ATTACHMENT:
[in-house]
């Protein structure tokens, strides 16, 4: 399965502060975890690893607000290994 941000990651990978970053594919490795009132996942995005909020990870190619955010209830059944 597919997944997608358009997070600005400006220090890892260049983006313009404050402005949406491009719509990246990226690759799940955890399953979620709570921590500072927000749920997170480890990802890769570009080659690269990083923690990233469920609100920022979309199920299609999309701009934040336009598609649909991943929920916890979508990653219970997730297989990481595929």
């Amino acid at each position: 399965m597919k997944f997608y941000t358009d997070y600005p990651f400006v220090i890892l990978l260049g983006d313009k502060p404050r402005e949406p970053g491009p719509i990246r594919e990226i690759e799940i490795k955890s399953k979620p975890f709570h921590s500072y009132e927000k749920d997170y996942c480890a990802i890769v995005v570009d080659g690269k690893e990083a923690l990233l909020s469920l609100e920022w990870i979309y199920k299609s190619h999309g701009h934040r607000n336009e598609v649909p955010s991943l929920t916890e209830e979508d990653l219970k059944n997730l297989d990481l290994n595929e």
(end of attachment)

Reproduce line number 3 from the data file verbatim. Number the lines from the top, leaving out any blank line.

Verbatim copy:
């Amino acid at each position: 399965m597919k997944f997608y941000t358009d997070y600005p990651f400006v220090i890892l990978l260049g983006d313009k502060p404050r402005e949406p970053g491009p719509i990246r594919e990226i690759e799940i490795k955890s399953k979620p975890f709570h921590s500072y009132e927000k749920d997170y996942c480890a990802i890769v995005v570009d080659g690269k690893e990083a923690l990233l909020s469920l609100e920022w990870i979309y199920k299609s190619h999309g701009h934040r607000n336009e598609v649909p955010s991943l929920t916890e209830e979508d990653l219970k059944n997730l297989d990481l290994n595929e």